DD: The book features some photographs from the 1965 poetry reading at the Royal Albert Hall: what was it like?
JHH: Smoky, intense, full of people having fun. On another level it was a tipping point in today’s jargon when thousands of us gazed into a tribal future with a new joy in our hearts – wow, were there that many of us?

DD: International Times became a seminal underground publication: why do you think London hasn’t produced anything like it again?
JHH: Each generation invents its own communications media to suit its needs, you can include the golden thread of music ¬and mind-altering substances here.  But sometimes it’s better if history does not repeat itself.  It was the analogue age then, and now the world is digital. But look out for a new website containing all the issues of International Times which will soon be available on the net, those guerrillas are still fighting against tyranny in their own way. With the World Wide Web, the politics of information is globalised.

DD: Which was the most exciting aspect of running UFO?
JHH: The uncertainty of not knowing what exactly was going to happen next whether music, visuals or pharmacologies, at its best the essence of the happening, or, in the words of Donald Rumsfeld, the unknown unknowns, & in a safe environment..

DD: You helped launching Pink Floyd, the Cream, the Soft Machine, the Social Deviants and the Sun Trolley: what’s the nicest memory you have of those times?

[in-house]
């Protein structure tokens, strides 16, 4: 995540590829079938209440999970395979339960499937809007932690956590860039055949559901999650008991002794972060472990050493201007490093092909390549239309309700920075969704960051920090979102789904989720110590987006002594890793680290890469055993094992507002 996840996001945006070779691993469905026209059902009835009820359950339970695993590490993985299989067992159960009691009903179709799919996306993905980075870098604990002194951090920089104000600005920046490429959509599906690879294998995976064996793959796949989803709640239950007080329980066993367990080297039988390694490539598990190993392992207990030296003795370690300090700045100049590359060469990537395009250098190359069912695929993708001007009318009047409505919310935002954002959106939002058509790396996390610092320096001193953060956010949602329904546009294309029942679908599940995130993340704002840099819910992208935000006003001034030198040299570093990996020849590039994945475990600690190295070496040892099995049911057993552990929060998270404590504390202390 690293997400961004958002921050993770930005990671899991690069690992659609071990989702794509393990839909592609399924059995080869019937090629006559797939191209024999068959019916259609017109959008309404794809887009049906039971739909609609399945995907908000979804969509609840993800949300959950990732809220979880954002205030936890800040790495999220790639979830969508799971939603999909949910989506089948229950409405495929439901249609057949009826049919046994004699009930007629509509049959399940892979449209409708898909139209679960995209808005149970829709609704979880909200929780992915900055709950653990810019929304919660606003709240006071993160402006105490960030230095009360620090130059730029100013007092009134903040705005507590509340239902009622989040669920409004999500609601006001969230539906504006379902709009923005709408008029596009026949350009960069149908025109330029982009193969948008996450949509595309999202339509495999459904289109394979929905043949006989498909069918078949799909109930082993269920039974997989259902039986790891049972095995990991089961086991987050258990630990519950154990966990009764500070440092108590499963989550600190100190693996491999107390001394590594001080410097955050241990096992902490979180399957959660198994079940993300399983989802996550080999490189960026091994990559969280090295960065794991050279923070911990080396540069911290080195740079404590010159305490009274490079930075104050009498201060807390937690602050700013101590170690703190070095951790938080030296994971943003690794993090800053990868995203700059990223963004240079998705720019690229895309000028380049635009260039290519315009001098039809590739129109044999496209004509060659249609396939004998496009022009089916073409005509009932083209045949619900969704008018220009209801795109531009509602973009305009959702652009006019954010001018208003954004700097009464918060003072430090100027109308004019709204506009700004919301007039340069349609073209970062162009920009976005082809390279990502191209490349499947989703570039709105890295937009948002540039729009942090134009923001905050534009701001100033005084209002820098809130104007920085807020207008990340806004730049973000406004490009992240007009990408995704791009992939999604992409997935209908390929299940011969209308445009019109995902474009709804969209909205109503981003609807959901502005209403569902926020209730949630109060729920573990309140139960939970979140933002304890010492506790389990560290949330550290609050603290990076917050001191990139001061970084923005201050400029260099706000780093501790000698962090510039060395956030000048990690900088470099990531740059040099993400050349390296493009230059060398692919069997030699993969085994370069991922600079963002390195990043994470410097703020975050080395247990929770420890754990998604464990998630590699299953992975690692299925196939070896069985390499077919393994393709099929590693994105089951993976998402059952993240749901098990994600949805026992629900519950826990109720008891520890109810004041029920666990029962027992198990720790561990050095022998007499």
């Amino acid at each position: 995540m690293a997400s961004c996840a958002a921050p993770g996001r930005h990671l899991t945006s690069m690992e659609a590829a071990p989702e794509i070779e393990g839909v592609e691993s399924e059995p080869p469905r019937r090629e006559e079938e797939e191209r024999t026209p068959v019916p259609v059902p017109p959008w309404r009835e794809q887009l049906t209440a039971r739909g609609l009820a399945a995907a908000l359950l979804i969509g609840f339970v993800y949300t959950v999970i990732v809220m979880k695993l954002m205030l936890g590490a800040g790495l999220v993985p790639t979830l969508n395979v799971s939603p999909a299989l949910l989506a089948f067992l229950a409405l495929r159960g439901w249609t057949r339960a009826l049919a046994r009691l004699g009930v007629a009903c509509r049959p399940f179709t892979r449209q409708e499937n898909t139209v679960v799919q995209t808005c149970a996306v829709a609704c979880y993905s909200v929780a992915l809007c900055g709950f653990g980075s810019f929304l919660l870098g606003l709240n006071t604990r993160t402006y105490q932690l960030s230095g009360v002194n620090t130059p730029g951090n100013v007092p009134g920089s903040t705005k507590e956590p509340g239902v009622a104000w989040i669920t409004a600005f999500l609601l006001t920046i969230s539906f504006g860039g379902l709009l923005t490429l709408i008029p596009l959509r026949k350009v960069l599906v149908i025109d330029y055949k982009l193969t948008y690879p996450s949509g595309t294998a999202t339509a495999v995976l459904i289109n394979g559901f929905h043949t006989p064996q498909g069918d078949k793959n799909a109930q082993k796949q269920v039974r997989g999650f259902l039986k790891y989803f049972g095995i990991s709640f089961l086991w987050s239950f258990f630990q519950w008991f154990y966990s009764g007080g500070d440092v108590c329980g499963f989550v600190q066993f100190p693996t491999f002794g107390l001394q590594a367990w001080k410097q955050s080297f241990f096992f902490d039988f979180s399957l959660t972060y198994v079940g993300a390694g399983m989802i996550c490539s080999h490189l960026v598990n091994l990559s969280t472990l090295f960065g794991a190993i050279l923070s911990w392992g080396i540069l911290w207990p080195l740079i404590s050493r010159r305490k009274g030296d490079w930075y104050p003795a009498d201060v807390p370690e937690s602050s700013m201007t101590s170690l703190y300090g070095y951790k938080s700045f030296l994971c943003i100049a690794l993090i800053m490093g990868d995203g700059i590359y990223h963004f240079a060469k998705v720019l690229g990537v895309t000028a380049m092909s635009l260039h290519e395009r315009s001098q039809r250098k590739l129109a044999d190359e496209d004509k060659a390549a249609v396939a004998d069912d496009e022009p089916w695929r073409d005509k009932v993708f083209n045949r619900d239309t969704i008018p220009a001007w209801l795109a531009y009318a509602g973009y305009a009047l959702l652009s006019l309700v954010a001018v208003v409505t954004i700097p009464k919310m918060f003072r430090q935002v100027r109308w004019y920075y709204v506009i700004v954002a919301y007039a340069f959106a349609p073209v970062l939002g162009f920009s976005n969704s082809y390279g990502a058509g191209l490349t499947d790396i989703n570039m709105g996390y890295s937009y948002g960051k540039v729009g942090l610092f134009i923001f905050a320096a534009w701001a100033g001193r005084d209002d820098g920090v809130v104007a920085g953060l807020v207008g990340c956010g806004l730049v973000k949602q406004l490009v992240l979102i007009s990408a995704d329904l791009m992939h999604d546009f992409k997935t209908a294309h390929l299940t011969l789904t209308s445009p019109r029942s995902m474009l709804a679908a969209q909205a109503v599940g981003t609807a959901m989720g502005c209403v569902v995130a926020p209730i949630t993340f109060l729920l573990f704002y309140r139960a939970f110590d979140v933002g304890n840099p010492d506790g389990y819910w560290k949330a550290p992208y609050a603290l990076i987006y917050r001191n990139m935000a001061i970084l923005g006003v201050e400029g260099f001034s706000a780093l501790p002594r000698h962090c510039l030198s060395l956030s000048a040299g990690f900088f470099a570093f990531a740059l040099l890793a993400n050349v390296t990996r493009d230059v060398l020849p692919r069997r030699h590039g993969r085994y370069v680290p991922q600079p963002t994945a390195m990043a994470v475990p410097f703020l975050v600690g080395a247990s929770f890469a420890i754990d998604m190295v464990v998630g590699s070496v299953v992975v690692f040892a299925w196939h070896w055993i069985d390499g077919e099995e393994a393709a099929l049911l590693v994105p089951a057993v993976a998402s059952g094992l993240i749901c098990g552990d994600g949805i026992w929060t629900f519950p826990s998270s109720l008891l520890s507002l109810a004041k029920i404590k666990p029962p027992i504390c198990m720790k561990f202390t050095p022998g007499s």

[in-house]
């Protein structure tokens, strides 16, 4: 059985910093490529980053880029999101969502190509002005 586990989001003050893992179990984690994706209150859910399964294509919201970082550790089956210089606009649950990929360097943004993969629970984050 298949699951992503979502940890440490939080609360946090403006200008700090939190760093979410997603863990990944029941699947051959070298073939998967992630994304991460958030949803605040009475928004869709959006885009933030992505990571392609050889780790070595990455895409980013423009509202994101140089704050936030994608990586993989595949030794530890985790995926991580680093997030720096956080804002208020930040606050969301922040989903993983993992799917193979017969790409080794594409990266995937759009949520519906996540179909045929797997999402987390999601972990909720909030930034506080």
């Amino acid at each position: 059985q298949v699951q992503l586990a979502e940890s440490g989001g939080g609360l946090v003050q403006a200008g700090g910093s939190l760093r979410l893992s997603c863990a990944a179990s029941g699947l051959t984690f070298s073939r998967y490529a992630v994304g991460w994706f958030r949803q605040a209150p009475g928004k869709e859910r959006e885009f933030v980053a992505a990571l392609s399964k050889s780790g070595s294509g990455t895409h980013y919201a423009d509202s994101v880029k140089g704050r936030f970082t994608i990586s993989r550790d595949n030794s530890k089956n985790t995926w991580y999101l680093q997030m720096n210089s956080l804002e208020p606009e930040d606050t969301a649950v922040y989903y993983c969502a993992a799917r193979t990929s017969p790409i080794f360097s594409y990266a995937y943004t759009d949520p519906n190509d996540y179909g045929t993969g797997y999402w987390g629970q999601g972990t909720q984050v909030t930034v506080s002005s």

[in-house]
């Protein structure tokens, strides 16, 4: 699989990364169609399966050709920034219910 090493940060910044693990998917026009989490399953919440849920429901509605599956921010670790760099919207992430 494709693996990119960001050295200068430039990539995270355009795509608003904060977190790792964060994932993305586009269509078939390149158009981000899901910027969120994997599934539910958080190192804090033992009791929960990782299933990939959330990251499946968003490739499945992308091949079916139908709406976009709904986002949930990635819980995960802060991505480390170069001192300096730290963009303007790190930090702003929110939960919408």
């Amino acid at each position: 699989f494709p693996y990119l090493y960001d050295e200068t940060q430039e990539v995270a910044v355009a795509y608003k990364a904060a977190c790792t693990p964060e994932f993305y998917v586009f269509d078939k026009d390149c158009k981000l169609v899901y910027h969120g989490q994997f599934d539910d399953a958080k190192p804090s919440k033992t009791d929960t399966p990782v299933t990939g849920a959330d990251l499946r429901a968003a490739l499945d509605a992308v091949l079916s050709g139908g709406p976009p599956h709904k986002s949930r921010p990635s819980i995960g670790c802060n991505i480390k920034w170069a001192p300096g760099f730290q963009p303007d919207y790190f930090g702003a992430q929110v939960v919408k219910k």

JHH: Lying on the grass with Suzy Creamcheese in a roseate dawn towards the end of the 14 hour Technicolor Dream in North London sometime in May 1967; the Floyd playing mixed with birdsong and unforeseen neurochemical pleasures – “heaven is in your mind “(Steve Winwood & Traffic).

DD: Compared to those times, what is missing in London nowadays? Literary icons, legendary bands or underground politics?
JHH: Civil rights and a freedom of action not now permitted by the totalitarian state. We have to seize the moment, think for ourselves, question authority and make a better world.

DD: You were involved in the birth of the alternative scene in Notting Hill Gate and the book also features a section with pictures of the underbelly of Notting Hill with tattoo parlours, fetishists and prostitutes: where is this Notting Hill now?  
JHH: It is alive and well and gone upmarket. Low-life lives on. In the words of Heathcote Williams, ”We are all kings and queens”.

DD: The book contains short essays by Joe Boyd, Barrie Miles, Val Wilmer and Addie Vassie: is there a friend/writer you would have liked to contribute to the book but wasn’t available?
JHH: Allen Ginsberg the American poet, and Brian Lewis, one of the founders of the Open University, a hip cybernetics wizard.  Unfortunately, they both died some time ago.

DD: Are you working on any special projects at the moment?
JHH: Reviving some videotapes made in the early days of squatting in the 1970s.

DD: Where can we buy prints of your photographs?
JHH: Prints are sold by the Photographer’s Gallery, London and I also have a few, mainly of musical content, for private sale along with signed copies of the must-have From the Hip book, why not drop me a line.

From The Hip - Photographs by John “Hoppy” Hopkins 1960-66 is published by Damiani Editore with the support of Lee.